I’ll never forget the day I became a “distance runner”. It was the first Saturday morning track and field practice my freshman year of high school. I was a sprinter (or so I thought). Before the end of the practice, the coach approached me and told me I needed to talk to the distance coach. I’ve never felt so confused in my life. I ended up finding a happy medium as a mid-distance runner throughout high school, earning my letter at 2 different schools with the 800m dash.
Post-high school I ran on and off on my own. I never made it past 6 miles in training. I only remember racing two different 5ks in my past. But a half marathon has always been on my life’s bucket list. So, at age 34, I decided to take baby steps and sign up to run my first 10k.
I chose the Race for Maggie’s Place, as I’ve had friends run it in the past, and it benefits an organization I support. I’ve never been able to do it because it usually fell on my birthday weekend. I ended up scheduling a trip to Colorado a few days before the race, returning less than 12 hours before the start of the race, which may not seem like the best idea, but which actually helped me relax, get some altitude, and eat (mostly) clean the whole time.
I felt ready on race day. I had been getting my distance runs in, with some amazing negative splits the weekend before. I get my interval training in along with my cross training with cross fit. I brought my new Nathan palm bottle, and packed all the fuel I needed for pre and post race. Once I arrived, I noticed my phone hadn’t been charging properly. Yes, I’m one of those people who rely on their phone for music and Map My Run in my ear to stay focused. I watched my battery fall rather quickly, for not being in use, before the race. I put my phone on low battery mode, trying to preserve it the best I could. I used the bathroom, um, portapotties, twice, tried warming up my legs a bit, and got to the starting line about 20 minutes before the race started.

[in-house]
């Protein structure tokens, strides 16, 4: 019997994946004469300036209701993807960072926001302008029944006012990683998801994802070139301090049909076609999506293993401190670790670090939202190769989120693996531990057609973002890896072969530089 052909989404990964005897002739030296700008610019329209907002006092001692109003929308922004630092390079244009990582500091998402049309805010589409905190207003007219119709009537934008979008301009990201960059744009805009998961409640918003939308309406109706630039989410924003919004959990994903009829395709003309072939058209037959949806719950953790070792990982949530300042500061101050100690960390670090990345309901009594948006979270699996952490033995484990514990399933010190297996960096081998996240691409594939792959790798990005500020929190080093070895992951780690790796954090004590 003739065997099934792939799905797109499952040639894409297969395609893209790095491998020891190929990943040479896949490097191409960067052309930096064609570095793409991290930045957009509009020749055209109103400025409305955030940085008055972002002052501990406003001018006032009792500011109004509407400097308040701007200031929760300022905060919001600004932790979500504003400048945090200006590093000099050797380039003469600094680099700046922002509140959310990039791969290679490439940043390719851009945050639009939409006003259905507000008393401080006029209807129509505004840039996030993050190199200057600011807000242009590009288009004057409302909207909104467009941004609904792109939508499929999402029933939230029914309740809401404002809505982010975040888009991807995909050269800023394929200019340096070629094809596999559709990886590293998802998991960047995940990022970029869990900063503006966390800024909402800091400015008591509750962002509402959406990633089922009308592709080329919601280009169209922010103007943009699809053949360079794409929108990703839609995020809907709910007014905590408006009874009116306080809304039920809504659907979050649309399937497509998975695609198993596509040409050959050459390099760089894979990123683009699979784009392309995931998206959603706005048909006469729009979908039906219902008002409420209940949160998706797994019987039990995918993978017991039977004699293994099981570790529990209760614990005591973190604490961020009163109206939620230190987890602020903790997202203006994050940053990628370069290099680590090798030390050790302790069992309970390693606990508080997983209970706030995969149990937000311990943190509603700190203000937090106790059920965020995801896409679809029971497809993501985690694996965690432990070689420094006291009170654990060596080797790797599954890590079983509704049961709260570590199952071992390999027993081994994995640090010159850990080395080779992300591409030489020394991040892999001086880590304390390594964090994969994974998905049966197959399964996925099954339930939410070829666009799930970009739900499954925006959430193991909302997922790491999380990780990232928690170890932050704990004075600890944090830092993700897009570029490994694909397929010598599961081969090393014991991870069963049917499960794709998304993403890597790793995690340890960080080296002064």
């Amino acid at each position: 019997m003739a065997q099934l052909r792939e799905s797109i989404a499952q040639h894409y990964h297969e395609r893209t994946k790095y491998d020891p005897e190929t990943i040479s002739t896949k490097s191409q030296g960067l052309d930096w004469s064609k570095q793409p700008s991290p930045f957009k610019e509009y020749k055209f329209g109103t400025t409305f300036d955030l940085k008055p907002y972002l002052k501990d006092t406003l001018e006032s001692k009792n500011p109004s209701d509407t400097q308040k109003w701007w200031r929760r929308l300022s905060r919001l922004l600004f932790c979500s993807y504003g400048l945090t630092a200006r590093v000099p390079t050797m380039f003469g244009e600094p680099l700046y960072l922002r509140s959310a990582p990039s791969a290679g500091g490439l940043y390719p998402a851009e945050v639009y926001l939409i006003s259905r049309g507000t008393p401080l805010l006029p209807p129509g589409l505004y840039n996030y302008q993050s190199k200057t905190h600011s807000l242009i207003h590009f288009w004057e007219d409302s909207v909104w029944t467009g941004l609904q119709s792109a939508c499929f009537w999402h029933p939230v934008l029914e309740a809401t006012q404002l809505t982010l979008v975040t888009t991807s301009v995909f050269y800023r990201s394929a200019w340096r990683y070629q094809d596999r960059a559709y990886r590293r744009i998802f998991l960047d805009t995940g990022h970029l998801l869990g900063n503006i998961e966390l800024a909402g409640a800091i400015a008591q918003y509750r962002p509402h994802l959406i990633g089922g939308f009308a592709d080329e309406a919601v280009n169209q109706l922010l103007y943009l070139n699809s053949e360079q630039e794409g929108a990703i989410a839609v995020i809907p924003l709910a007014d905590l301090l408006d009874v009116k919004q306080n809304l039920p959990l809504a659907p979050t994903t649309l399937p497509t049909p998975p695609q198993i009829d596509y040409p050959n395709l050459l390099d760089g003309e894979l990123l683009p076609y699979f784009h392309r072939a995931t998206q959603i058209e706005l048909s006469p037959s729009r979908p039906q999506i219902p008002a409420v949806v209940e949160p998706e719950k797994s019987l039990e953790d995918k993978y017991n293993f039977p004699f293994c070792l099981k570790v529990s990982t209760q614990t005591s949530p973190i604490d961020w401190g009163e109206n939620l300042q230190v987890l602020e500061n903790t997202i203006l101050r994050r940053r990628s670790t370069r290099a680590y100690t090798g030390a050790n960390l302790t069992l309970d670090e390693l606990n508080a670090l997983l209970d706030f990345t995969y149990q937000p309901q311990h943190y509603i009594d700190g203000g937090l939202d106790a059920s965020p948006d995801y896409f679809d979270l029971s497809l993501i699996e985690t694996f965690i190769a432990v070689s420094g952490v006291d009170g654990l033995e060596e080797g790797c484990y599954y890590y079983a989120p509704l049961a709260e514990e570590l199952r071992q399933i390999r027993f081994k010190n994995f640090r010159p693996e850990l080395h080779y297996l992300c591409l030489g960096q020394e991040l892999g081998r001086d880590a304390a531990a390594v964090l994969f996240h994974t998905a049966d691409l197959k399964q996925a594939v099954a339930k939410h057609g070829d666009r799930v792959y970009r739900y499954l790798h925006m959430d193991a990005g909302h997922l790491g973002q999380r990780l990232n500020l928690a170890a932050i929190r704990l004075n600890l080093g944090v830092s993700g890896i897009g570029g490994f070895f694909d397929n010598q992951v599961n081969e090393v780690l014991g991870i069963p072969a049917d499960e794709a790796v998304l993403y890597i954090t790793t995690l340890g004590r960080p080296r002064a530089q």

On your marks. Get set. Drama! The race started. I tried not going too fast, I allowed people to pass me without worrying about it, and then I had to pee (AGAIN). Mile one. Done. Then my phone blacked out. I started stressing out BIG time! How was I going to run another 5 miles with no music, no split times, and needing to go to the bathroom? The thoughts swirling around in my head were unreal. How can I finish? Where is a bathroom? If I can’t handle a 10k, how am I to handle a 15k and half marathon? The ONE good thing that came out of nothing in my headphones was over hearing the conversation of a small group of runners in front of me- one of whom also needed to pee. I was relieved to not be alone and felt slightly less abnormal. There were construction port a potties way off course, but I passed on those. Fortunately around mile 2, there were brick bathrooms. While in there, I started pushing my phone home button a billion times, and by the time I started running again, it all started back up again! Yay music! Unfortunately, Map My Run was no longer current, but I at least had my music.
I got into a groove, and was able to relax. I found people to try and stay or go back and forth with, wondered why non-racers would be so bold as to ride their bicycles going with, or against, the flow of a race on our path, and finally made it to about mile 4 before I started to tank. It was hot. Yes, it was “cooler” than it had been, but the race started at the time I’m used to finishing my training. I was grateful for my running hat I had recently won from a challenge through my MRTT running group. I accepted water on the go from a couple spots, as the water in my palm bottle was no longer refreshing. I kept my head held high, enjoyed the random breeze over the bridge, and made my only goal to keep running and not stop. I usually have a negative last split while training. This time was not the same. I had absolutely nothing left, which is the one reason I can look back and despite the drama in the beginning, have no regrets. 1:15:45.